Kay’s analysis led to some interesting responses—including one from trade unionist and Scottish National Party member Bill Ramsay for a whisky bottle tax. The Westminster government already taxes the hell out of UK sales of whisky, with excise duty and VAT (value added tax) comprising 79 per cent of the cost of a bottle bought in Britain. Despite this, Diageo the largest producer of Scotch whisky, declared an operating profit of £3 billion in 2015—a profit margin of 28 per cent.

Total export sales of whisky from all producers in 2015 were worth £3.85 billion, based on a selling price of £3.33 per bottle. But hold on—even allowing for a 50 per cent mark up, Ramsay asks when did you ever see a bottle of duty free Scotch on sale for £5? A more typical price would be £25—so where is the other £20 going?

Using Professor Kay’s estimate of true export value as £25 billion, and Diageo’s profit margin as a guide, Ramsay surmises real profits as close to £7 billion. He therefore concludes that a billion pounds could be levied on the whisky industry and it would still be extremely profitable. A pound a bottle would be likely to achieve that result.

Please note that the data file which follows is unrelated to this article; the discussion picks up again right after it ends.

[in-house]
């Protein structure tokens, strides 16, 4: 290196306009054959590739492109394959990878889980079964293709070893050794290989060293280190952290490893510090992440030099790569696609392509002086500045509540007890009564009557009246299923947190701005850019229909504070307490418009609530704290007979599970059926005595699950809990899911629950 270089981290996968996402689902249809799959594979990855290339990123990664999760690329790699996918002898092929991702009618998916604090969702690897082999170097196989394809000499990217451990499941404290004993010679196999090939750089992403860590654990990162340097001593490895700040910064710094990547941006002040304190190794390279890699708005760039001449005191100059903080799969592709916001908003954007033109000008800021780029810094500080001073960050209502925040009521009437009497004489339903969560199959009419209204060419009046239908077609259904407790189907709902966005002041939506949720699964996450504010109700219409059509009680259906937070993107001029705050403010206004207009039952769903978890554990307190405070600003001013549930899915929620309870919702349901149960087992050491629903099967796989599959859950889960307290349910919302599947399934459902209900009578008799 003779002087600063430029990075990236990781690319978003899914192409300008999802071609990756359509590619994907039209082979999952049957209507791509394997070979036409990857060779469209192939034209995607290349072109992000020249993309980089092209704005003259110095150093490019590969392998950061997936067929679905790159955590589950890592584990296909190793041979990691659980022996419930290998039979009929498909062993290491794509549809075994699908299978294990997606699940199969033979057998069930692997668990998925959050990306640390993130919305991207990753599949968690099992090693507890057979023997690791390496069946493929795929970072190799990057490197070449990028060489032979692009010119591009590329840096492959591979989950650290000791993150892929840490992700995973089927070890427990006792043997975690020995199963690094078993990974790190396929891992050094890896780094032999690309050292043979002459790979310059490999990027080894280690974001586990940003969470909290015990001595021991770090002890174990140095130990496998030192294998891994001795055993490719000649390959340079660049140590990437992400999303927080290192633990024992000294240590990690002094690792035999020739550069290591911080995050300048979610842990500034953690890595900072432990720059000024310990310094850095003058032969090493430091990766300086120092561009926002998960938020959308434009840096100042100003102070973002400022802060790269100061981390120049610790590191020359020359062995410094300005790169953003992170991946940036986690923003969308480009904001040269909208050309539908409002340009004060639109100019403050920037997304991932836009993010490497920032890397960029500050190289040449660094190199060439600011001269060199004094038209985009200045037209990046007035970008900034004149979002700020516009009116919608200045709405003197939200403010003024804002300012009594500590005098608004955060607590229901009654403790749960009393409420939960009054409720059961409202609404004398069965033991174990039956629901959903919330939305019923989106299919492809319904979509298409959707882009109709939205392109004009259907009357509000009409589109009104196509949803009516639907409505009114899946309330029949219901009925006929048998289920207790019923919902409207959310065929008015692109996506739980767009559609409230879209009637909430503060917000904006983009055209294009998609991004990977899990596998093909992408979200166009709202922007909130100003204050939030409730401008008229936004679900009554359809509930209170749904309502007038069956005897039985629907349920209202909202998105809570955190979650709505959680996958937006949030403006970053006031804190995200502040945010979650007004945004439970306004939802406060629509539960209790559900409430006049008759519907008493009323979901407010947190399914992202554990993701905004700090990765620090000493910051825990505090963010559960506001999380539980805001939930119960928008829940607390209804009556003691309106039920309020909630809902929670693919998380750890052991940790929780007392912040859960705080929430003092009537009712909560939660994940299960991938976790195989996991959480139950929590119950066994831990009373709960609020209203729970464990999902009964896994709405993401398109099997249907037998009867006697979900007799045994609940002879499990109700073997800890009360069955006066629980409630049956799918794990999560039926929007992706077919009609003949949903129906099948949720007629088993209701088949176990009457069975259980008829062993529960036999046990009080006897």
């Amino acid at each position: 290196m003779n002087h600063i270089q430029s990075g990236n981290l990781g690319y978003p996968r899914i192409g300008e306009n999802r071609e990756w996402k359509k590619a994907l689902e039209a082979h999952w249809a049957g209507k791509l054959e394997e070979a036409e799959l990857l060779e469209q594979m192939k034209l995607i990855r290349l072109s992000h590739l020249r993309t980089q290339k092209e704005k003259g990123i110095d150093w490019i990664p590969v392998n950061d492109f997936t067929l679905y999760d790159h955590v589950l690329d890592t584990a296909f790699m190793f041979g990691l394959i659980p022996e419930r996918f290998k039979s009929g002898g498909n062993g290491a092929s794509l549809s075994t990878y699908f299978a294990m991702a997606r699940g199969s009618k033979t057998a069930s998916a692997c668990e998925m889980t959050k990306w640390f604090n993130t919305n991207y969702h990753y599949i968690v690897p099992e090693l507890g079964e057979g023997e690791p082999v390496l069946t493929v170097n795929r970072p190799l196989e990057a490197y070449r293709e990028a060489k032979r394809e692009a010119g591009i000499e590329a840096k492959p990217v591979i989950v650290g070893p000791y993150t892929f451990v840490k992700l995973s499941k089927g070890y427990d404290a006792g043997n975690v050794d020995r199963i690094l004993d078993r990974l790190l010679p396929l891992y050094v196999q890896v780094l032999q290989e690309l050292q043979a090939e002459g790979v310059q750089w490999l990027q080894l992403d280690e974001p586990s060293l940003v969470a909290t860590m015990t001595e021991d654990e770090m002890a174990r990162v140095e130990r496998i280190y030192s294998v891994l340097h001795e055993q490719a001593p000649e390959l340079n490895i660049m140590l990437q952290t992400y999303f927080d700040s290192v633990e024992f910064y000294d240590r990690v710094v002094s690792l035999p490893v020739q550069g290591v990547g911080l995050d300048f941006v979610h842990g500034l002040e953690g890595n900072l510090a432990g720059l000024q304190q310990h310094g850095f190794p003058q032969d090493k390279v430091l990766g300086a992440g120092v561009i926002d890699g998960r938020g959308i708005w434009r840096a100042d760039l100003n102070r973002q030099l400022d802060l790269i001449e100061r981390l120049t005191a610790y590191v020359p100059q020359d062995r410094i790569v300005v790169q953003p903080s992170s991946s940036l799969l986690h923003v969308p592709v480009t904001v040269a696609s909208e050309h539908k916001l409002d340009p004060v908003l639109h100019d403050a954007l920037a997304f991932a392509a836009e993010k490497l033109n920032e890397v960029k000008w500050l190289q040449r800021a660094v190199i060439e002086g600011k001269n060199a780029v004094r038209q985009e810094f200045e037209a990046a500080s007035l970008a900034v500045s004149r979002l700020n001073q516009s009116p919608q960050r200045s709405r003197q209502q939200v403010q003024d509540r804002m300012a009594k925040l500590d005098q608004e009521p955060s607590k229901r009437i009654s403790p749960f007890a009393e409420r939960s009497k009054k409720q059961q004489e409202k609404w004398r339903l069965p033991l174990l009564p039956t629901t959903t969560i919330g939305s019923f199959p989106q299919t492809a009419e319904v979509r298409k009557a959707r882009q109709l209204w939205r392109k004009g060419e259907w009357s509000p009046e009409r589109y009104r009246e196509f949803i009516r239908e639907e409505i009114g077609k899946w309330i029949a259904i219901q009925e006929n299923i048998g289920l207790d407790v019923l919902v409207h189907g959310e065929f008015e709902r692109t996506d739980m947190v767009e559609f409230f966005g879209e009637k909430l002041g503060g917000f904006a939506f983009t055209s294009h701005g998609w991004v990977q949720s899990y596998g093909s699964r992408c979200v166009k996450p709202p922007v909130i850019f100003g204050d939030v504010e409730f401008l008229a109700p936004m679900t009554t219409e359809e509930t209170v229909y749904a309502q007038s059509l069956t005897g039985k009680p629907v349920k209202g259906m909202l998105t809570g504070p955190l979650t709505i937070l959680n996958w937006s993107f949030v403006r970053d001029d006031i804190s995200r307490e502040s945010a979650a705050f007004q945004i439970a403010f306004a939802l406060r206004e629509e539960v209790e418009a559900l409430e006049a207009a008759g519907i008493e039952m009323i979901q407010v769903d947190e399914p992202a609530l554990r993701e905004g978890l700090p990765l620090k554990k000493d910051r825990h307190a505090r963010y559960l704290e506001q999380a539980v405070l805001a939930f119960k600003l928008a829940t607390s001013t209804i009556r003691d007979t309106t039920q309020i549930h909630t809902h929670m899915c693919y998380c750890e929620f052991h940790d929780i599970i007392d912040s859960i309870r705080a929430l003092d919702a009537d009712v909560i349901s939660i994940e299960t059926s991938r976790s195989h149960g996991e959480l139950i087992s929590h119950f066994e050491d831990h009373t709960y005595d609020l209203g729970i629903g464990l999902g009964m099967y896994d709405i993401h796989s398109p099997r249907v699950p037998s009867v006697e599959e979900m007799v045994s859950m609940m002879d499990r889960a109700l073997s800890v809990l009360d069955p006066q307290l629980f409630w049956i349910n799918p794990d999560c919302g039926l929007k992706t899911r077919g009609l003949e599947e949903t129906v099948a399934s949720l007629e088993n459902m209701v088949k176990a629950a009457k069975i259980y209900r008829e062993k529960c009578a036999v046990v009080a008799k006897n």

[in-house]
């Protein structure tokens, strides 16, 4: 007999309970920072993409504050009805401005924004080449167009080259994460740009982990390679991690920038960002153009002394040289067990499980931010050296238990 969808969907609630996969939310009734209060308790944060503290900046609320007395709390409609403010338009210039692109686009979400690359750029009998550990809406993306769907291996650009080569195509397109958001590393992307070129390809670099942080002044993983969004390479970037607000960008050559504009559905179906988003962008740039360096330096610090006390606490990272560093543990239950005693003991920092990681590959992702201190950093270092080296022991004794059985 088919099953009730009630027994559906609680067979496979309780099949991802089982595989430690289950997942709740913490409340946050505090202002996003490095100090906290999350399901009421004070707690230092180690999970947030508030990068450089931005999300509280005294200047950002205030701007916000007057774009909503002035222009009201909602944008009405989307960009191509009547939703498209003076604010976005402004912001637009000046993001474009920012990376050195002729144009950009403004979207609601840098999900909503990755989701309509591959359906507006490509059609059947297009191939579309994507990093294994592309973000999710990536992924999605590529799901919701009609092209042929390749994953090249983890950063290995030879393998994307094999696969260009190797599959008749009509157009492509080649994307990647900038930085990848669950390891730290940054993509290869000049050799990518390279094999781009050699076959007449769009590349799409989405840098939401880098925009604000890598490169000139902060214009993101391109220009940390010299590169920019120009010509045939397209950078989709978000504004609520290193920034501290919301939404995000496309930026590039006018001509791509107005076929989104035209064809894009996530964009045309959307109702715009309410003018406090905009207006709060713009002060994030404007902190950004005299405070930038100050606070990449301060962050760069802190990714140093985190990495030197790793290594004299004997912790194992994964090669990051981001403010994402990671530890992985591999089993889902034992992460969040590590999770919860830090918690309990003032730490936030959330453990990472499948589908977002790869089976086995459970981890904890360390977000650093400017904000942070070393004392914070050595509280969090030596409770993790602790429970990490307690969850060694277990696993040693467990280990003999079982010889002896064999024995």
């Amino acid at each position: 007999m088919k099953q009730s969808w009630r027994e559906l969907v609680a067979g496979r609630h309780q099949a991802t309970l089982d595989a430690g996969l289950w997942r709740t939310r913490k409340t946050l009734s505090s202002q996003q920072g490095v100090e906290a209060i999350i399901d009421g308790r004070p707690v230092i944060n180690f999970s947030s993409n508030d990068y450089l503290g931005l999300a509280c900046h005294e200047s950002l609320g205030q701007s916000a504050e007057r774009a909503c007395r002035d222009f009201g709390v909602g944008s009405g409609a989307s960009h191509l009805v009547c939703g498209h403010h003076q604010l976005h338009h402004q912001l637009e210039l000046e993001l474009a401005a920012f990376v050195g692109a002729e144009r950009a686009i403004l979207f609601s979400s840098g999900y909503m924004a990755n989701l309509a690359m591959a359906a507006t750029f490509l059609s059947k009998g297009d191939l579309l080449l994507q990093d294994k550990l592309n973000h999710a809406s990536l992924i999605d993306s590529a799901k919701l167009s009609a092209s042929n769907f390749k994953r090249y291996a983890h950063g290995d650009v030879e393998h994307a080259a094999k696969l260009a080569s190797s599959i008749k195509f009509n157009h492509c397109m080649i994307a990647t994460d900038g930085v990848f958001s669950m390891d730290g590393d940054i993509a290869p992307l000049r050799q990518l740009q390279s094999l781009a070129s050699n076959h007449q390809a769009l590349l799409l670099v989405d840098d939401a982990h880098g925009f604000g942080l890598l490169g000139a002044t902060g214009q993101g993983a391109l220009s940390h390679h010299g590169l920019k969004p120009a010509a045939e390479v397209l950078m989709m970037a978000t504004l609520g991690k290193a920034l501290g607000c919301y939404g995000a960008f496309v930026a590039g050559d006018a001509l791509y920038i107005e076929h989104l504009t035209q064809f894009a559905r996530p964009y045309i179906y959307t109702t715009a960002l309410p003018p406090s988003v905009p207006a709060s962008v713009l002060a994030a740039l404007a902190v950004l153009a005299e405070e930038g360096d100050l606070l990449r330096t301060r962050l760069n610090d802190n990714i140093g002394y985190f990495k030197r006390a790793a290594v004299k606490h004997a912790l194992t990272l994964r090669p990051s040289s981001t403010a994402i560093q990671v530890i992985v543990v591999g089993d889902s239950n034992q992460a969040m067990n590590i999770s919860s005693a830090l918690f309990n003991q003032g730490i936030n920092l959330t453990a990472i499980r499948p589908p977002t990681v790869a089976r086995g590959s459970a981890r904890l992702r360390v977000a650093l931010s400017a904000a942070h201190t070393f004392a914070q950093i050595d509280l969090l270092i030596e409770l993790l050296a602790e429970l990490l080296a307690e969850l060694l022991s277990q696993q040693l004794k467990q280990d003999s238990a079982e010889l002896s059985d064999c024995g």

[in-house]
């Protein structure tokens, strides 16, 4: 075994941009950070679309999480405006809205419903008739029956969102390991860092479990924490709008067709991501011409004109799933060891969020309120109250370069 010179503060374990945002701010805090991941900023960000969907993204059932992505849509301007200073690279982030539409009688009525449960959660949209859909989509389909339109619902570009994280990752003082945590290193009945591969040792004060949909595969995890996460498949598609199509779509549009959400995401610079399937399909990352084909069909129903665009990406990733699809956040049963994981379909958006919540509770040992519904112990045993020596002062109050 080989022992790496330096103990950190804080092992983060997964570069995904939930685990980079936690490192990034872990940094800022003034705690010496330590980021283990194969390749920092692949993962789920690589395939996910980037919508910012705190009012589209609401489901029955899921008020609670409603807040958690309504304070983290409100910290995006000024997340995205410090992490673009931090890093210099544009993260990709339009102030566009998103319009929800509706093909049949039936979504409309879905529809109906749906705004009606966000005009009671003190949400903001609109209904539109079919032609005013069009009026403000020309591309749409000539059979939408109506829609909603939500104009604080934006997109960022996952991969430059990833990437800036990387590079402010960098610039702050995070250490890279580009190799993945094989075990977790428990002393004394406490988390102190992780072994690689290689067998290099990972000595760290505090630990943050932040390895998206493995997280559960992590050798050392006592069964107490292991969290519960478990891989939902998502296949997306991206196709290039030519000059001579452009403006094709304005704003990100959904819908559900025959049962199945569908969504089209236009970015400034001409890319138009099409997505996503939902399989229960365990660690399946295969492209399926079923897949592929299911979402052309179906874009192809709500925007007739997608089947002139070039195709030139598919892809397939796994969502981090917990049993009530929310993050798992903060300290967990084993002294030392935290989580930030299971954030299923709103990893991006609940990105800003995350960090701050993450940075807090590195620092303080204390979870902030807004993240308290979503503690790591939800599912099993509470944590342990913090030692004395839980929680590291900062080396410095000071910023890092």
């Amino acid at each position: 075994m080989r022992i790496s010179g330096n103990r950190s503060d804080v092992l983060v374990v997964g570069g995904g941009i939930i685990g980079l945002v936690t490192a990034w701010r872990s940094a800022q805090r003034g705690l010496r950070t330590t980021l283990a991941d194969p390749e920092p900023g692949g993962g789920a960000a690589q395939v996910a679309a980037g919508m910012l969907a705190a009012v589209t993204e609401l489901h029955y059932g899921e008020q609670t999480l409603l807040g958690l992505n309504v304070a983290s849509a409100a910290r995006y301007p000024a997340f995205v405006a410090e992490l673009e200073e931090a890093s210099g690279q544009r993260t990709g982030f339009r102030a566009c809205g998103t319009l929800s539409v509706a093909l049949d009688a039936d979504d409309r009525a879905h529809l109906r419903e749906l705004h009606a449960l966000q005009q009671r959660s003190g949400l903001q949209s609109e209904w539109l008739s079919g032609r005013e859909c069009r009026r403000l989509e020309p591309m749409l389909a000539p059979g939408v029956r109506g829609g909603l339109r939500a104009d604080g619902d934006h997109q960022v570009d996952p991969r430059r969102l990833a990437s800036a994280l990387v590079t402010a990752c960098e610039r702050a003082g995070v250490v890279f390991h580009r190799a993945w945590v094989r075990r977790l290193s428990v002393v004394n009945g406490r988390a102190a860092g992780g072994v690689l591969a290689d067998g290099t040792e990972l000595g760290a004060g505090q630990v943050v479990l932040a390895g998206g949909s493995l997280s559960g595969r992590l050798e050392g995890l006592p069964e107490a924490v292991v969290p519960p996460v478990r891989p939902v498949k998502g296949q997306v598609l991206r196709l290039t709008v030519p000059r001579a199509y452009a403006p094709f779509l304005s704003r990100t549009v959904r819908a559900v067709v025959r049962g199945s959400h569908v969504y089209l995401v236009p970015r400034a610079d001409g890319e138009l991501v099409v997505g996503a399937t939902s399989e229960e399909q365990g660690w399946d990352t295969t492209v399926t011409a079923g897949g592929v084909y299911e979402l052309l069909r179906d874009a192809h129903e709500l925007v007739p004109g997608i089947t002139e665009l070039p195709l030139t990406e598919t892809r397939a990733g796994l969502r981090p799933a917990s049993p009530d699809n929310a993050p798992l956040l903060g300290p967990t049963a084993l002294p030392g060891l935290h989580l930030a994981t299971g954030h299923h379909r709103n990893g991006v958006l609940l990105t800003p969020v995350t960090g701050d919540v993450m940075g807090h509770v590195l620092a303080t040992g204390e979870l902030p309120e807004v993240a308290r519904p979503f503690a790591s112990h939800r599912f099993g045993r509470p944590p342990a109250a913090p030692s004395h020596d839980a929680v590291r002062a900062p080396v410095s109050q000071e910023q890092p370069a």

The idea of a bottle tax would apply to every bottle that leaves a whisky bond, whether for the UK or for export. It would be the same for every bottle, whatever its value. It could be absorbed from the profits of distilling companies. But if it did so, they would make less profit, so they would pay less in corporation tax.

The idea of a bottle tax would apply to every bottle that leaves a whisky bond, whether for the UK or for export. It would be the same for every bottle, whatever its value.

Alternatively, it could be passed on to consumers in higher prices. That could be expected to reduce demand, which is difficult to assess.

In ‘Scotched Earth’, a special investigation screened on BBC TV in 2013, Sir George Mathewson, who was chairman of Scotland’s Council of Economic Advisers said the idea was certainly worth investigating.

The Scottish government cannot tax the alcohol, as that power is reserved to Westminster. However Matthewson (a former chairman of the Royal Bank of Scotland) told reporter Douglas Fraser that Holyrood could put a levy on the water used in the distilling process. Powers over charging for water are already devolved to Scotland so it can be argued they would not require additional constitutional changes.

‘If it was left to me I would do what Peter the Great did with vodka and make Scotch a state monopoly,’ Bill Ramsay wrote on commonspace.scot, ‘but I am not Scotland’s finance minister’.

Aye, more’s the pity.

[updated 17 June 2021]